Planners give Bushmills expansion green light despite local opposition
A bid by whiskey company Bushmills to significantly expand its operation on the north coast looks set to get the green light despite dozens of objections.
Planning officials at the Causeway Coast and Glens Borough Council have recommended that two applications relating to the Old Bushmills Distillery be approved in separate reports set to go before the planning committee on August 22.
The distillery, which has had a presence in the village since the 1600s, wants to build 29 new maturation warehouses on Haw Road, around 600 metres east of Bushmills.
Now part of Mexican drinks giant Jose Cuervo, the Old Bushmills Distillery Ltd has 106 staff and reported pre-tax profits of £7.1m in its latest results.
However, concerns over the potential environmental impact of the plan sparked opposition, with more than 100 objections lodged in respect of the two linked applications.
Community group Save Our Causeway Coast expressed concern over the use of "hazardous substances" on the site. Among those to write to planners to express the "serious issues" raised was TUV leader Jim Allister.
Planning officials have recommended granting both consent for the use of hazardous substances and full planning permission for the maturation facility, which, alongside the warehouses, will also see the construction of a fire water retention lagoon, a sprinkler pump house, tanks, landscaping and a new access road.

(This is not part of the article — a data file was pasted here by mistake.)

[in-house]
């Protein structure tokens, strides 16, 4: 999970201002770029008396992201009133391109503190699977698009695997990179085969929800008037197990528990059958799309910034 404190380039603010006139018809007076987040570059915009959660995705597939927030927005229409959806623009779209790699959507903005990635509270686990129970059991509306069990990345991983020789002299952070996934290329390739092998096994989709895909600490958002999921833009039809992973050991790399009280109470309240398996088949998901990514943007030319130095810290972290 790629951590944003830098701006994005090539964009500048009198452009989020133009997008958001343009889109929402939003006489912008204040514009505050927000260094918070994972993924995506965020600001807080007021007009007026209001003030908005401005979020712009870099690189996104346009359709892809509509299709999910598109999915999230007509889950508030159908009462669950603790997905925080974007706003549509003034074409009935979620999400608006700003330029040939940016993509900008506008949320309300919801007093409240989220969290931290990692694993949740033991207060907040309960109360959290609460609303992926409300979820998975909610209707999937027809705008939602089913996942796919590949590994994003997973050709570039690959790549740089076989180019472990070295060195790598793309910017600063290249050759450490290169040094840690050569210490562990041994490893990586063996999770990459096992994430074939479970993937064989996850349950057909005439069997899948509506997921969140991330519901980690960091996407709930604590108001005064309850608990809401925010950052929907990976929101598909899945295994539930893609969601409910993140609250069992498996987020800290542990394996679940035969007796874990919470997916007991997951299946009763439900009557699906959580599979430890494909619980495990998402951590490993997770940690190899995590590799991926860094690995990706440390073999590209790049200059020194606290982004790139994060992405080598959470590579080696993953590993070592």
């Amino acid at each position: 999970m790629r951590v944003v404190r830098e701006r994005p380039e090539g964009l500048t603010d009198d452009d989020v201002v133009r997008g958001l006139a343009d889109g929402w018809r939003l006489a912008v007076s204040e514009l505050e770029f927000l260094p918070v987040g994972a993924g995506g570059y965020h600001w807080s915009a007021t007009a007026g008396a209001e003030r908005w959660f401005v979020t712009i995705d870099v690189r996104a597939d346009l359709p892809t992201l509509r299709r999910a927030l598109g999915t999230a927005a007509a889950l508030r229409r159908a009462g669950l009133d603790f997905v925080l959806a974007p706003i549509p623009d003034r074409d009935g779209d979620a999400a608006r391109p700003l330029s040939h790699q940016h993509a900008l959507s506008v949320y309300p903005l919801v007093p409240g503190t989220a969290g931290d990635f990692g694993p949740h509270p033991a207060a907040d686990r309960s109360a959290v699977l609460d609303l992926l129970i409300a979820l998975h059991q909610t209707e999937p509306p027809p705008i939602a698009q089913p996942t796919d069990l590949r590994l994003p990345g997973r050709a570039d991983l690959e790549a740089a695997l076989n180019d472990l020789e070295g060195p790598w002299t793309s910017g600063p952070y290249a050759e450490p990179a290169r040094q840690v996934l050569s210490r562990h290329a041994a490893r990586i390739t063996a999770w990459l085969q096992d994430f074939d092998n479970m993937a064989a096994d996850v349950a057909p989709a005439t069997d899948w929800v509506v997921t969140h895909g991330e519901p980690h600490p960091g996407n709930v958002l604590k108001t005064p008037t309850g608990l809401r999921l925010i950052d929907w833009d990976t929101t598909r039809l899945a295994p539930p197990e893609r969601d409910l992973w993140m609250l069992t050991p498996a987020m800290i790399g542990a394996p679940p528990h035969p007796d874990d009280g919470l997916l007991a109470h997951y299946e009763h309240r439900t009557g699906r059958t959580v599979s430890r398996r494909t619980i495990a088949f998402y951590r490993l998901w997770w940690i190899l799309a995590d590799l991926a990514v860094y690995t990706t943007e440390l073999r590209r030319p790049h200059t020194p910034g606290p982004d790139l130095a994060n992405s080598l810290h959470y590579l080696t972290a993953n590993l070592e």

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But the approval comes with a list of 29 conditions, including a requirement for the development to be phased to allow it to integrate into the countryside.
The Old Bushmills Distillery typically requires its whiskey to mature from between three and 50 years.
It currently requires storage for just over 81,000 barrels per year, around 16.3 million litres. It already has 20 warehouses on site, but the new development is being pursued not only to store its existing produce, but also barrels from a new distillery, which has already been granted outline planning permission. An application for full planning permission was filed last month.
Planners found that the additional 29 warehouses were reasonable, considering the business plan submitted.
"When considered in the context of the rate of expansion that Bushmills have undertaken from 2006, the proposed development and the phased manner of construction would appear to be consistent with their current rate of growth and future projections."
Ultimately approving the application, planners concluded that need had been demonstrated, adding that the project will make "a significant contribution" to the regional economy.
"Specifically, it has long-term sustainable economic benefits, has entailed an assessment of alternative sites and has considered environmental and transport impacts.
"The proposal will not result in unacceptable effects on visual amenity or residential amenity.
"An assessment has been made of environmental effects arising from the proposal, and these have been found acceptable."
The 67-page report will now go before the council's planning committee in two weeks, when councillors will decide whether or not to rubber-stamp that conclusion.